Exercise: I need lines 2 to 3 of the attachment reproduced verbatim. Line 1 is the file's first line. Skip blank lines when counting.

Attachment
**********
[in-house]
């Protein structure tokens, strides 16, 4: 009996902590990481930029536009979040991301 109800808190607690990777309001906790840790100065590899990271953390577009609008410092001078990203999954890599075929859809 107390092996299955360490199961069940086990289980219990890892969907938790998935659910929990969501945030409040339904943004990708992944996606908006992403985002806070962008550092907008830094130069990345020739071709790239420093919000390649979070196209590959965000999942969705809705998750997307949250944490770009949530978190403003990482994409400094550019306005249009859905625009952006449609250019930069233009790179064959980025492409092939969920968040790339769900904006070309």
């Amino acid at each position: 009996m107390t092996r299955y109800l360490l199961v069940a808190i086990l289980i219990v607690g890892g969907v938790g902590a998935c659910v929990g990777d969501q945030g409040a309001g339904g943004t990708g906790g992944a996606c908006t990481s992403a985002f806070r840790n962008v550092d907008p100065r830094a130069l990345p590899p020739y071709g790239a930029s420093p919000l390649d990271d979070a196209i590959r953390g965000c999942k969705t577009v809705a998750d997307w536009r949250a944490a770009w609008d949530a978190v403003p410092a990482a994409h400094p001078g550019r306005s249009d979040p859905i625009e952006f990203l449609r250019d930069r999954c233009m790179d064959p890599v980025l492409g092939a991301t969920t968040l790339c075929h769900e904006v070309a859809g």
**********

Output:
């Protein structure tokens, strides 16, 4: 009996902590990481930029536009979040991301 109800808190607690990777309001906790840790100065590899990271953390577009609008410092001078990203999954890599075929859809 107390092996299955360490199961069940086990289980219990890892969907938790998935659910929990969501945030409040339904943004990708992944996606908006992403985002806070962008550092907008830094130069990345020739071709790239420093919000390649979070196209590959965000999942969705809705998750997307949250944490770009949530978190403003990482994409400094550019306005249009859905625009952006449609250019930069233009790179064959980025492409092939969920968040790339769900904006070309």
């Amino acid at each position: 009996m107390t092996r299955y109800l360490l199961v069940a808190i086990l289980i219990v607690g890892g969907v938790g902590a998935c659910v929990g990777d969501q945030g409040a309001g339904g943004t990708g906790g992944a996606c908006t990481s992403a985002f806070r840790n962008v550092d907008p100065r830094a130069l990345p590899p020739y071709g790239a930029s420093p919000l390649d990271d979070a196209i590959r953390g965000c999942k969705t577009v809705a998750d997307w536009r949250a944490a770009w609008d949530a978190v403003p410092a990482a994409h400094p001078g550019r306005s249009d979040p859905i625009e952006f990203l449609r250019d930069r999954c233009m790179d064959p890599v980025l492409g092939a991301t969920t968040l790339c075929h769900e904006v070309a859809g």